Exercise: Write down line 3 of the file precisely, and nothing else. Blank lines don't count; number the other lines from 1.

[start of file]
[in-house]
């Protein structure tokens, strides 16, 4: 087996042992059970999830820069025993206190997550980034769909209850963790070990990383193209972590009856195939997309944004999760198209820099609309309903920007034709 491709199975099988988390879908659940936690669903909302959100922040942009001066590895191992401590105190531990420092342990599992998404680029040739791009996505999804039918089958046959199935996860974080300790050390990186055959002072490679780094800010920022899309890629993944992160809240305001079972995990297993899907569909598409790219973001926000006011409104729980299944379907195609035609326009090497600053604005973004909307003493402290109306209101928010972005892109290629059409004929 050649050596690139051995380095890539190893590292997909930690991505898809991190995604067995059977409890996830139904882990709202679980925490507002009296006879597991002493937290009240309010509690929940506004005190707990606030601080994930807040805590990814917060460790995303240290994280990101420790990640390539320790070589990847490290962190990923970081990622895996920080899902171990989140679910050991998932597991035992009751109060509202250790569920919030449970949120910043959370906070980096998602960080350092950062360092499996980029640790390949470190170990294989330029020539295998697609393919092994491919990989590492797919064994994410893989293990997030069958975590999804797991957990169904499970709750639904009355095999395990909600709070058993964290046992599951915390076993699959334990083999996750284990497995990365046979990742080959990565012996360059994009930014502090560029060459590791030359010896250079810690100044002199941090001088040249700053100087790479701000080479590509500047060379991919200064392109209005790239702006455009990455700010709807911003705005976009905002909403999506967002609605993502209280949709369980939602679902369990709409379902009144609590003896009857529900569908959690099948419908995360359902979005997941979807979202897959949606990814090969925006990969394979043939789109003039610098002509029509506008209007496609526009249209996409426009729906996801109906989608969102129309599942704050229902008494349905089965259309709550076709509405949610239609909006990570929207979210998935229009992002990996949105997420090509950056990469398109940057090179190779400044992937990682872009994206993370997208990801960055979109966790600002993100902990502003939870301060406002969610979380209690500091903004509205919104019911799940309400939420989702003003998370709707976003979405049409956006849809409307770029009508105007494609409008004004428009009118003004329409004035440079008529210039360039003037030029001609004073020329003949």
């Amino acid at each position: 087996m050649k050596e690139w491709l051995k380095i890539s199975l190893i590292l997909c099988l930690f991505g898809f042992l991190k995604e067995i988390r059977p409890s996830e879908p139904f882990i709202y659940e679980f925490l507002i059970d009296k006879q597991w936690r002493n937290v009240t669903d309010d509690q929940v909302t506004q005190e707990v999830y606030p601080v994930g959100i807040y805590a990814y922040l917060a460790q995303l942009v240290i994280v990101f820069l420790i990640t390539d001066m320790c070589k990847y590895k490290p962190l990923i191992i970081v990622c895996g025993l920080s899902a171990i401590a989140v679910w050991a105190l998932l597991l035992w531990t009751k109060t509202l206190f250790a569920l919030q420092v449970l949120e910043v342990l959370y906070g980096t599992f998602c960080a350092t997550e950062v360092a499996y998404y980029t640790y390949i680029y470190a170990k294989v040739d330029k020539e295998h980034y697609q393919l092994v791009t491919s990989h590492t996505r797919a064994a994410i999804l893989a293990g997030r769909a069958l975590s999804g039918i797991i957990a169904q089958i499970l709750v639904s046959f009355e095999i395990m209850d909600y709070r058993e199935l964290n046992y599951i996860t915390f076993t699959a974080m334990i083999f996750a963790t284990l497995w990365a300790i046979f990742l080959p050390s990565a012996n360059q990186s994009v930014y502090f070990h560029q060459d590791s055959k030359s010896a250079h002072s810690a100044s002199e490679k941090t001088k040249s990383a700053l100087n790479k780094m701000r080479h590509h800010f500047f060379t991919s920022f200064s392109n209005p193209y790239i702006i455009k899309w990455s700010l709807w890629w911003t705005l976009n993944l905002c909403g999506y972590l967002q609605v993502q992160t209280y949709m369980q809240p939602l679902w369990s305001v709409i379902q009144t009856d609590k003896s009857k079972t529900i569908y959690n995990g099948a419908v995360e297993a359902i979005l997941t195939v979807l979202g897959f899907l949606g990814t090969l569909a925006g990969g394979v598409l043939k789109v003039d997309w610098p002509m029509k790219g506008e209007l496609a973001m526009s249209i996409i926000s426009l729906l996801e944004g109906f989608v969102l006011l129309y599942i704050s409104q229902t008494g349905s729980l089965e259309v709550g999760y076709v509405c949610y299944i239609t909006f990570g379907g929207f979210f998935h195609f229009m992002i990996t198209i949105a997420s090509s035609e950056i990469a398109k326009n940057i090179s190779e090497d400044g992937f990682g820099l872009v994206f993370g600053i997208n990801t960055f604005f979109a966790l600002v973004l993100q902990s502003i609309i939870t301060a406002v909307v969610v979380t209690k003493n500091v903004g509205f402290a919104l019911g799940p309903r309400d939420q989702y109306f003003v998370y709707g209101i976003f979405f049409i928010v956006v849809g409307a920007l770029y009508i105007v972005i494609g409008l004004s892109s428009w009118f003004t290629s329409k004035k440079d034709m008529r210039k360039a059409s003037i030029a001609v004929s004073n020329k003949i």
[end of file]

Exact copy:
């Amino acid at each position: 087996m050649k050596e690139w491709l051995k380095i890539s199975l190893i590292l997909c099988l930690f991505g898809f042992l991190k995604e067995i988390r059977p409890s996830e879908p139904f882990i709202y659940e679980f925490l507002i059970d009296k006879q597991w936690r002493n937290v009240t669903d309010d509690q929940v909302t506004q005190e707990v999830y606030p601080v994930g959100i807040y805590a990814y922040l917060a460790q995303l942009v240290i994280v990101f820069l420790i990640t390539d001066m320790c070589k990847y590895k490290p962190l990923i191992i970081v990622c895996g025993l920080s899902a171990i401590a989140v679910w050991a105190l998932l597991l035992w531990t009751k109060t509202l206190f250790a569920l919030q420092v449970l949120e910043v342990l959370y906070g980096t599992f998602c960080a350092t997550e950062v360092a499996y998404y980029t640790y390949i680029y470190a170990k294989v040739d330029k020539e295998h980034y697609q393919l092994v791009t491919s990989h590492t996505r797919a064994a994410i999804l893989a293990g997030r769909a069958l975590s999804g039918i797991i957990a169904q089958i499970l709750v639904s046959f009355e095999i395990m209850d909600y709070r058993e199935l964290n046992y599951i996860t915390f076993t699959a974080m334990i083999f996750a963790t284990l497995w990365a300790i046979f990742l080959p050390s990565a012996n360059q990186s994009v930014y502090f070990h560029q060459d590791s055959k030359s010896a250079h002072s810690a100044s002199e490679k941090t001088k040249s990383a700053l100087n790479k780094m701000r080479h590509h800010f500047f060379t991919s920022f200064s392109n209005p193209y790239i702006i455009k899309w990455s700010l709807w890629w911003t705005l976009n993944l905002c909403g999506y972590l967002q609605v993502q992160t209280y949709m369980q809240p939602l679902w369990s305001v709409i379902q009144t009856d609590k003896s009857k079972t529900i569908y959690n995990g099948a419908v995360e297993a359902i979005l997941t195939v979807l979202g897959f899907l949606g990814t090969l569909a925006g990969g394979v598409l043939k789109v003039d997309w610098p002509m029509k790219g506008e209007l496609a973001m526009s249209i996409i926000s426009l729906l996801e944004g109906f989608v969102l006011l129309y599942i704050s409104q229902t008494g349905s729980l089965e259309v709550g999760y076709v509405c949610y299944i239609t909006f990570g379907g929207f979210f998935h195609f229009m992002i990996t198209i949105a997420s090509s035609e950056i990469a398109k326009n940057i090179s190779e090497d400044g992937f990682g820099l872009v994206f993370g600053i997208n990801t960055f604005f979109a966790l600002v973004l993100q902990s502003i609309i939870t301060a406002v909307v969610v979380t209690k003493n500091v903004g509205f402290a919104l019911g799940p309903r309400d939420q989702y109306f003003v998370y709707g209101i976003f979405f049409i928010v956006v849809g409307a920007l770029y009508i105007v972005i494609g409008l004004s892109s428009w009118f003004t290629s329409k004035k440079d034709m008529r210039k360039a059409s003037i030029a001609v004929s004073n020329k003949i």